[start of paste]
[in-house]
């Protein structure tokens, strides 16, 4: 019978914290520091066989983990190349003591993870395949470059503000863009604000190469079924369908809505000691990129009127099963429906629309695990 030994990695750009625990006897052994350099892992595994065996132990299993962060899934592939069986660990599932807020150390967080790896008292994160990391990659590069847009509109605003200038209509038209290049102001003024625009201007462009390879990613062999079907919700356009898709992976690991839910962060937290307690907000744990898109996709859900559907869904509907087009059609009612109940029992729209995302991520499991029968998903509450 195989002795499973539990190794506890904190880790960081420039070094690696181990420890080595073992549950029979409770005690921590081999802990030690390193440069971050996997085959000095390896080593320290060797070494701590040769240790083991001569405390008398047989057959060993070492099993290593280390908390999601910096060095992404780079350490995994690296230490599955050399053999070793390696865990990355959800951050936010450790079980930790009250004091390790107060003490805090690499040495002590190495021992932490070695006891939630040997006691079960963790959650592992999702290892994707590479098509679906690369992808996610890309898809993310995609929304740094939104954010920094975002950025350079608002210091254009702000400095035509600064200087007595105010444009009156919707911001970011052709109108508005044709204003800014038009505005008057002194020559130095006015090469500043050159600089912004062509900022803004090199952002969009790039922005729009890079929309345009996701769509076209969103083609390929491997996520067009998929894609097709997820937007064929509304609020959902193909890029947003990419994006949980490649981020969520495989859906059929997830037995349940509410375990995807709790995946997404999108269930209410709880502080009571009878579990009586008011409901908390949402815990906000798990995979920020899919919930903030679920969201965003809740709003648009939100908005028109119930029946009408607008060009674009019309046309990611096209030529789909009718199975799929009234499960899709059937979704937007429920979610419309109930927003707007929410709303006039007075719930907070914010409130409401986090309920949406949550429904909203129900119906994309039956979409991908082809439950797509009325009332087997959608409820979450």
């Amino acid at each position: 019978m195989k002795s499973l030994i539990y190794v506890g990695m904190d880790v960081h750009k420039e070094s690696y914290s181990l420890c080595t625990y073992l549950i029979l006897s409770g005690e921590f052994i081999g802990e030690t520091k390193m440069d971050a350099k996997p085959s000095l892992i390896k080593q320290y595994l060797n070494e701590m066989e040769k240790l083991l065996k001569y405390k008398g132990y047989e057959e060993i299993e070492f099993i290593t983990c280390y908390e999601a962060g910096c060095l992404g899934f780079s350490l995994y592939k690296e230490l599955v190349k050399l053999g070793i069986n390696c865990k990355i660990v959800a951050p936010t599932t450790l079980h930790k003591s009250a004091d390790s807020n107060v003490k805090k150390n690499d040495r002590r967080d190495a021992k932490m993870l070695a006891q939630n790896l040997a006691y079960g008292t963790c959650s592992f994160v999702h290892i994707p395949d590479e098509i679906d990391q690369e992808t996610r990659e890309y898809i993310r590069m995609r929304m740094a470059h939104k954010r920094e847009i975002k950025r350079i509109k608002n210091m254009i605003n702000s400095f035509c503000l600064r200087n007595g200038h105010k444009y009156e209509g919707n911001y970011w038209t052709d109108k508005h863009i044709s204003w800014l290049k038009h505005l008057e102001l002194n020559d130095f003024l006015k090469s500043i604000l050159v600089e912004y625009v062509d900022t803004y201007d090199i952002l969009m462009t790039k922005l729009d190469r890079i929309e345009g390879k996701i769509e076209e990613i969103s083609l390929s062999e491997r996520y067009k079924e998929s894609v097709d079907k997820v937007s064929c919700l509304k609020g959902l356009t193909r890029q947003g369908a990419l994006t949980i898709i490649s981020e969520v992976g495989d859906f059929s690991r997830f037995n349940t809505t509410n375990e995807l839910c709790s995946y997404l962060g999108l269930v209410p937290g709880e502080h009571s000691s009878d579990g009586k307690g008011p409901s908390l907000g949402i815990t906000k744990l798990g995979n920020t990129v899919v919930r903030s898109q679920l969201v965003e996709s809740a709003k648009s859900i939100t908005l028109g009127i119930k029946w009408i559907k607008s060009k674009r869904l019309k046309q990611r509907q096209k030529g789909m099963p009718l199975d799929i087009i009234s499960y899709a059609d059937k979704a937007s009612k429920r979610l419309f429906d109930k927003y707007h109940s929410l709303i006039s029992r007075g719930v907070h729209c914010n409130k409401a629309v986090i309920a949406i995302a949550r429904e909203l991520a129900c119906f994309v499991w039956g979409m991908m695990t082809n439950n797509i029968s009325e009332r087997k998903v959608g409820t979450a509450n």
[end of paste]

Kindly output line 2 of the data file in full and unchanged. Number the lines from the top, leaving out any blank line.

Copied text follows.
């Protein structure tokens, strides 16, 4: 019978914290520091066989983990190349003591993870395949470059503000863009604000190469079924369908809505000691990129009127099963429906629309695990 030994990695750009625990006897052994350099892992595994065996132990299993962060899934592939069986660990599932807020150390967080790896008292994160990391990659590069847009509109605003200038209509038209290049102001003024625009201007462009390879990613062999079907919700356009898709992976690991839910962060937290307690907000744990898109996709859900559907869904509907087009059609009612109940029992729209995302991520499991029968998903509450 195989002795499973539990190794506890904190880790960081420039070094690696181990420890080595073992549950029979409770005690921590081999802990030690390193440069971050996997085959000095390896080593320290060797070494701590040769240790083991001569405390008398047989057959060993070492099993290593280390908390999601910096060095992404780079350490995994690296230490599955050399053999070793390696865990990355959800951050936010450790079980930790009250004091390790107060003490805090690499040495002590190495021992932490070695006891939630040997006691079960963790959650592992999702290892994707590479098509679906690369992808996610890309898809993310995609929304740094939104954010920094975002950025350079608002210091254009702000400095035509600064200087007595105010444009009156919707911001970011052709109108508005044709204003800014038009505005008057002194020559130095006015090469500043050159600089912004062509900022803004090199952002969009790039922005729009890079929309345009996701769509076209969103083609390929491997996520067009998929894609097709997820937007064929509304609020959902193909890029947003990419994006949980490649981020969520495989859906059929997830037995349940509410375990995807709790995946997404999108269930209410709880502080009571009878579990009586008011409901908390949402815990906000798990995979920020899919919930903030679920969201965003809740709003648009939100908005028109119930029946009408607008060009674009019309046309990611096209030529789909009718199975799929009234499960899709059937979704937007429920979610419309109930927003707007929410709303006039007075719930907070914010409130409401986090309920949406949550429904909203129900119906994309039956979409991908082809439950797509009325009332087997959608409820979450």